Stage I: Serum Creatinine 1.5 – 1.9 times baseline a e”0.3mg/dl
Stage 2: Serum Creatinine 2-2.9 times baseline. Urine output <0.5ml/kg/hr for ³12 hrs
Stage 3: Serum Creatinine 3.0 times baseline
OR
Serum Creatinine³ 4.0 OR
Initiation of renal replacement therapy
Urine Output <0.3ml/kg/hr for³ 24hrs OR
Anuria >12 hrs.

Patient is staged according to highest stage, if Serum Creatinine and Urine Output map to different stages. The risk of death and need for RRT increases with increased stage of AKI.

Conceptual model for AKI

Risk factors and causes of AKI

  1. Old age
  2. Pre existing CKD
  3. Sepsis & critical illness
  4. IV Vol. depletion – hemorrhage, GI loss, Burns, Capillary leak.
  5. Decreased cardiac output- Hypotension and Shock.
  6. Systemic Vasodilatation -Anaphylaxis, cirrhosis, drugs.
  7. Drugs and toxins- Nephrotoxic antibiotics, NSAIDS Poisonous animals and plant toxins.
  8. Obstruction – Bilateral ureteric obstruction or obstruction in a solitary functioning kidney.

Causes of AKI are broadly categorized into:

  1. Pre renal AKI: 40-45% of AKI are due to pre-renal causes, in which there is renal hypo perfusion. This occurs in intravascular volume depletion and reduced cardiac output. In Hepatorenal syndrome, there is systemic vasodilatation with intense renal vasoconstriction, leading to a state of pre renal AKI. In pre renal state, kidneys are structurally normal. Correction of cause will improve the kidney function and reverse AKI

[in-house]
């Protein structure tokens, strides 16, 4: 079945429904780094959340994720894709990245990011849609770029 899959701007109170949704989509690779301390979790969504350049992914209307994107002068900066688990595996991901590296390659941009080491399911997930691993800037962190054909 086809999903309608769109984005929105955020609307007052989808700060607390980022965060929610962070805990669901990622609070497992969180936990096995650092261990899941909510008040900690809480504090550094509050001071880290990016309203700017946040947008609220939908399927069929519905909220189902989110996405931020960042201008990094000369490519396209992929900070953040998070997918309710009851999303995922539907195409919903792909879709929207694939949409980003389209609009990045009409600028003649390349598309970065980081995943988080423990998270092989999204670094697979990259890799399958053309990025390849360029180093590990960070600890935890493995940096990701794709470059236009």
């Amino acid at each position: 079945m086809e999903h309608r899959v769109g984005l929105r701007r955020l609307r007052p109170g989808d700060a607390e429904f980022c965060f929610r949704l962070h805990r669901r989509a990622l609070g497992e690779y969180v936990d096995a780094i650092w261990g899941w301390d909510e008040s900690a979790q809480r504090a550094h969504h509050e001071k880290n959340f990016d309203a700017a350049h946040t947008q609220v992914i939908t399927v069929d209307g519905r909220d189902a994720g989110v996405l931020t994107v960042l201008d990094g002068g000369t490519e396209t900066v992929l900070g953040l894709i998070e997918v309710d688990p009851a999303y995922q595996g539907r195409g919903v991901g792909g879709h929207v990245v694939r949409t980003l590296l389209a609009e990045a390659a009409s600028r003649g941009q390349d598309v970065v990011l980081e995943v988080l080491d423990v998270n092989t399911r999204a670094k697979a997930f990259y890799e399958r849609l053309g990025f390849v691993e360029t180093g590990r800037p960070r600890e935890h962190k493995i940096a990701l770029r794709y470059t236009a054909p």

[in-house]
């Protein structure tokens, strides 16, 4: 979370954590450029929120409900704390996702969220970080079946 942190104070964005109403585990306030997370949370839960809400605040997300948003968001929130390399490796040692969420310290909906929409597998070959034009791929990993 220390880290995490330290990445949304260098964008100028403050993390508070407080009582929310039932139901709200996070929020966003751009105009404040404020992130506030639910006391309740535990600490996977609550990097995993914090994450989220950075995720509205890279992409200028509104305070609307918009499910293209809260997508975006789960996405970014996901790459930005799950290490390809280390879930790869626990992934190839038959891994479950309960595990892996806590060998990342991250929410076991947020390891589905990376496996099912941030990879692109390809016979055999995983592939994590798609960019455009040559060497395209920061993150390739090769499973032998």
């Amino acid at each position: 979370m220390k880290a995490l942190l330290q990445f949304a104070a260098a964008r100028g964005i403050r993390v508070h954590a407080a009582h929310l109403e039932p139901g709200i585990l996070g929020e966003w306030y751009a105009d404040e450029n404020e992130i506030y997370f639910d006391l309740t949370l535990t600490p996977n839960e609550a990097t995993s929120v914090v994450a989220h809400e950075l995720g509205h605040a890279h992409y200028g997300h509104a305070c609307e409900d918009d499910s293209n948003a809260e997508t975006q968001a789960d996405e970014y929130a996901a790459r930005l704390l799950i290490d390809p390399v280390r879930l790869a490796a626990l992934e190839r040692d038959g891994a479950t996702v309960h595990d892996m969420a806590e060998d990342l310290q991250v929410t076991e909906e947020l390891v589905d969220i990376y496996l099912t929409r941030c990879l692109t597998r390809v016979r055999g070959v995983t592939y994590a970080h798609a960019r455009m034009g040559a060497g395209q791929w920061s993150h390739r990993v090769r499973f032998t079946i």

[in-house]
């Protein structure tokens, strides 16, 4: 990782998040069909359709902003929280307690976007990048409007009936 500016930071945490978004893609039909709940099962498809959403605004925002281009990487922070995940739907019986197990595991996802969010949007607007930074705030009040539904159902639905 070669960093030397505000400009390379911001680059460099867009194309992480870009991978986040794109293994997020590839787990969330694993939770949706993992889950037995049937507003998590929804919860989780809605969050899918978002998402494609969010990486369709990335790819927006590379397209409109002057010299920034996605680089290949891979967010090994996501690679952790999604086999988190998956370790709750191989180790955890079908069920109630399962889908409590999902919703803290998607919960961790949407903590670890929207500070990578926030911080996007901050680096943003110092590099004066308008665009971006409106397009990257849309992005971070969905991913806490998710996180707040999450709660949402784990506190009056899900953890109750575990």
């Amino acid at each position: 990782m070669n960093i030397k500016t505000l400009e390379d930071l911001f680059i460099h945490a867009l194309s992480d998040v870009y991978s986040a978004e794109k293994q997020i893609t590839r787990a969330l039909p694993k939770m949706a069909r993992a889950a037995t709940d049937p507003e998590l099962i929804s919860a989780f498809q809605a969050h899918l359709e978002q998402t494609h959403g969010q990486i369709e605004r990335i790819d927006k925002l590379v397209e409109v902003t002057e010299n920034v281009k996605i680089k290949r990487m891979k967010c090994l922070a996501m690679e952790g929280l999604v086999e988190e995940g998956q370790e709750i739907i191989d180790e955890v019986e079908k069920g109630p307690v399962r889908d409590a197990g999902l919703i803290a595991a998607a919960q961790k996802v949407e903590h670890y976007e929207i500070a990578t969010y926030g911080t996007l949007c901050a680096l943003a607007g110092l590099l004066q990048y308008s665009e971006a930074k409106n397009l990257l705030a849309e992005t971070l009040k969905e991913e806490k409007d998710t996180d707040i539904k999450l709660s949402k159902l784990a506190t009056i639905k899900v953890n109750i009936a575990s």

2. Intrinsic AKI: Intrinsic Renal Parenchymal disease leading to AKI

This includes

  1. Acute tubular necrosis – ATN
  2. Acute Glomerulonephritis- AGN
  3. Acute interstitial nephritis- AIN
  4. Thrombotic microangiopathy-TMA
  5. Acute tubular necrosis – ATN

In ATN, there is apoptosis or necrosis of renal tubular epithelial cells. The most severe injury occur in proximal convoluted tubule (PCT) and Thick Ascending limb of loop of Henle (TALHL) because these two segments of tubule are the metabolically most active segments and lie in the medulla. Normally 99% of glomerular filtrate is to be reabsorbed, which become defective in ATN.  So ATN is usually nonoliguric.

The two most common causes leading to ATN are ischaemia and toxins. Ischaemic ATN occurs in the setting of prolonged hypotension and renal hypo perfusion due to IV volume depletion. This is the usual cause of AKI in the post operative period, contributed by NSAIDS or amino glycosides.